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Control of waste threatens London's world-class status

This is not a contest for the faint-hearted and the biggest challenge lies waiting for whoever wins the battle. Both Boris and Ken have made pledges towards crime, transport and reducing the high cost of living. London’s waste problem, however, seems to remain the elephant in the room, unaddressed as if it’s not even an issue. Sadly it is.

London is widely touted as a world-class city. Yes, it is hosting one of the world’s most prominent events but it cannot ride on the coattails of the Olympics forever. As an architect I recognise that a world-class city needs to be environmentally friendly, clean, accessible and boast some of the best design in the world. Design we are good at and we’re becoming increasingly environmentally friendly. But unfortunately, London’s accessibility and cleanliness leaves a lot to be desired.

You only have to take a walk around some of London’s public spaces to see the sprawling mass of bin bags and litter carelessly left in the streets – particularly around Westminster. I have travelled extensively in Europe and Scandinavia looking at best practice in creating great places. Other cities are in control of this issue so why aren’t we? Can we even be a truly world-class city if the basics aren’t being dealt with?

As the former chairman of PRP Architects, an international architectural practice that specified the first underground waste vacuum system in one of our schemes at Wembley City, I know that there is an easy solution to overflowing bins and the constant blot of bin bags.

Envac, which uses fans and an underground network of pipes to transport waste at 70kph over distances as long as 2km would sound implausible to most Londoners.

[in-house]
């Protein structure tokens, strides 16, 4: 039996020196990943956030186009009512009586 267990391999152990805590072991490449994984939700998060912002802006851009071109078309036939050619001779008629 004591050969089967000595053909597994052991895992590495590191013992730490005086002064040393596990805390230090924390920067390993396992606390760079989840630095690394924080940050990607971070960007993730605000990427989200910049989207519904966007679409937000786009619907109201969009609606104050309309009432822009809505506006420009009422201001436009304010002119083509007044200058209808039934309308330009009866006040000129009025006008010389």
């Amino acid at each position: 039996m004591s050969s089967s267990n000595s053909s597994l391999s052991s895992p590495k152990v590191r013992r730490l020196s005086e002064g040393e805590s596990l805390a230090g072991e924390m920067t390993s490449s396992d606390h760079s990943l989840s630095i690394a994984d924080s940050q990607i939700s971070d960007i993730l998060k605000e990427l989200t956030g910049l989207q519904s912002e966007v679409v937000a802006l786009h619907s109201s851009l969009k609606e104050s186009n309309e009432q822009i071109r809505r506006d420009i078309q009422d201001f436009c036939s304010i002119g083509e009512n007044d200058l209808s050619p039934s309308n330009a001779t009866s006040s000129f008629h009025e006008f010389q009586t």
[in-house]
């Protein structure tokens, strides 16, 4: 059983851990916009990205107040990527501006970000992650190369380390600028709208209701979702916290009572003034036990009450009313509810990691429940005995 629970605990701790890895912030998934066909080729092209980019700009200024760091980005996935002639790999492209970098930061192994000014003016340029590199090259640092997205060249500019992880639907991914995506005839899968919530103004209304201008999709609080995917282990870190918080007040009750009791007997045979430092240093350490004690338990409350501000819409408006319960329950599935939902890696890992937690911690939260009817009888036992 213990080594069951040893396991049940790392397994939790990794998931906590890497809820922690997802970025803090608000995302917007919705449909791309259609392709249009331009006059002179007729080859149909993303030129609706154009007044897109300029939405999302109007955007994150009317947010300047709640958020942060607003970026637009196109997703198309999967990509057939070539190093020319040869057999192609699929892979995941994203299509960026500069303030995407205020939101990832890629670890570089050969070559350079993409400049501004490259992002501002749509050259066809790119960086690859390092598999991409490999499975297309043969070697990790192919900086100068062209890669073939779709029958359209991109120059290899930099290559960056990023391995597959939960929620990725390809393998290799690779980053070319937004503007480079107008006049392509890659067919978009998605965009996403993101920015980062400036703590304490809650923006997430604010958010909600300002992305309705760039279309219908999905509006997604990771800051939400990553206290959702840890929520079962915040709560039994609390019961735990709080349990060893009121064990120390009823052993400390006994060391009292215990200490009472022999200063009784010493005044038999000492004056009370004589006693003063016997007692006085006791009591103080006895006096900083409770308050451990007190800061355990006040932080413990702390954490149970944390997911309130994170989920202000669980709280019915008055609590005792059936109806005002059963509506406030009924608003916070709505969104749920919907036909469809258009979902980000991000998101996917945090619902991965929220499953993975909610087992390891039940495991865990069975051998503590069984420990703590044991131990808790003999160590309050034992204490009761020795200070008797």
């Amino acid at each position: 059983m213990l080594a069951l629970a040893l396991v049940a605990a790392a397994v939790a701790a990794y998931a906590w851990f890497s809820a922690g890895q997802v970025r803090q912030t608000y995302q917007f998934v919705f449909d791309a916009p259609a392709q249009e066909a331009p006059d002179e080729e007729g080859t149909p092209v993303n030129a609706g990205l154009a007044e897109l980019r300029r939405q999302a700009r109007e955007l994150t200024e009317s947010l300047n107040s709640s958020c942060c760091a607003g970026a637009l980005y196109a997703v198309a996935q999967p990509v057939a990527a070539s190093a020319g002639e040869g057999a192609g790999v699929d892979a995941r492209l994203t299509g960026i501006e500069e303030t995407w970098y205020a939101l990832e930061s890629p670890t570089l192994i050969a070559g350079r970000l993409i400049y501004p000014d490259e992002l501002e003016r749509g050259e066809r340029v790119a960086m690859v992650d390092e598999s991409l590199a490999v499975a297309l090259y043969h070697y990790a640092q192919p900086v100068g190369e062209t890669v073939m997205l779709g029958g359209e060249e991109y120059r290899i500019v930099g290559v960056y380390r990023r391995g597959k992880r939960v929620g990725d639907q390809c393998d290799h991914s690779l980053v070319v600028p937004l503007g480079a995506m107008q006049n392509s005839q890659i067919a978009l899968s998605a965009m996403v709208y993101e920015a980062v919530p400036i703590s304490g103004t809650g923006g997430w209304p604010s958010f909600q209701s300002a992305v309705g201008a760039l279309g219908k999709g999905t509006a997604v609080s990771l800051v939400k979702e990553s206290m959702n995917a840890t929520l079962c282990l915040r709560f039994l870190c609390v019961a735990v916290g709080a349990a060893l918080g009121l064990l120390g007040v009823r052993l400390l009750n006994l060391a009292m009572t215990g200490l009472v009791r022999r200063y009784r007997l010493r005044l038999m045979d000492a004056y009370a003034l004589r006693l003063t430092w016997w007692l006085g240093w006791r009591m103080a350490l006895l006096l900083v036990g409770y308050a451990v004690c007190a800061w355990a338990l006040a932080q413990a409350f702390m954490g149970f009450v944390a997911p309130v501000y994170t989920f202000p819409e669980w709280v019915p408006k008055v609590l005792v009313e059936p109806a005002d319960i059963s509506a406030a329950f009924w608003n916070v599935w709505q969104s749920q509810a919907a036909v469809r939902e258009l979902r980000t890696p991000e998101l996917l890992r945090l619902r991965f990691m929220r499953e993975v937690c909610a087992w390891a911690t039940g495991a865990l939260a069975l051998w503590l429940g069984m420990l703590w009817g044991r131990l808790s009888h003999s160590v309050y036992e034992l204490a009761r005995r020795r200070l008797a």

In fact, Barcelona had it installed in their Olympic Village over 20 years ago and large parts of Barcelona’s historic centre have since been equipped with the system. 20 years later we are still relying on bin men and heavily polluting waste collection vehicles, which limit the accessibility of our city and spend all day doing what the pipes takes five minutes to do – and at a much higher cost than automated collection.

Self-emptying litterbins, which put an end to overflowing bins and the associated smells when sensor levels detect if a bin is full and automatically begin the waste collection process, are now a reality in Stockholm – and yet we don’t hear Stockholm boasting about its world-class status.

As is common in many walks of life, it’s often those who shout the loudest that have the least to offer. London, which shouts louder than any other city about its world-class position, now needs to ensure that it can back up its claims or fear being stripped of its self-appointed status.

Whoever wins the next election must pay attention to the cleanliness of our streets and ensure that London continues to attract the level of investment, tourism and admiration that it has accrued over the years. Whoever wins must make waste a priority.

After all, this is the best city in the world.

Barry Munday is chair of the Housing Forum, a membership body representing organisations involved in the construction and repair of housing

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